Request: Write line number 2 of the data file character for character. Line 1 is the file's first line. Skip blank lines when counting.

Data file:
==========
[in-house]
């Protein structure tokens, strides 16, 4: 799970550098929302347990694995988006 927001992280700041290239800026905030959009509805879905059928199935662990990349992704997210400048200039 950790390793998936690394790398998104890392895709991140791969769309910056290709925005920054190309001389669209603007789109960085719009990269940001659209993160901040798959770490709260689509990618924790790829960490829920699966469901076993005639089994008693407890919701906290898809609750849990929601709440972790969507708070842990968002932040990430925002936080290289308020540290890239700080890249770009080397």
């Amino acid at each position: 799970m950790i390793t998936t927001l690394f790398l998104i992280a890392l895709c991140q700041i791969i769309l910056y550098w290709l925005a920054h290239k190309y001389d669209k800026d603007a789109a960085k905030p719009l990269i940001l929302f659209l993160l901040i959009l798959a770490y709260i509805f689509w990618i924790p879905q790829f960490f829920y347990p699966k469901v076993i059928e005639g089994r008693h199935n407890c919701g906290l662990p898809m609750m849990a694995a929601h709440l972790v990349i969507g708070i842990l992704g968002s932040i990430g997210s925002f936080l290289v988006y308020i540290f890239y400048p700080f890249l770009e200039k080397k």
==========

């Protein structure tokens, strides 16, 4: 799970550098929302347990694995988006 927001992280700041290239800026905030959009509805879905059928199935662990990349992704997210400048200039 950790390793998936690394790398998104890392895709991140791969769309910056290709925005920054190309001389669209603007789109960085719009990269940001659209993160901040798959770490709260689509990618924790790829960490829920699966469901076993005639089994008693407890919701906290898809609750849990929601709440972790969507708070842990968002932040990430925002936080290289308020540290890239700080890249770009080397």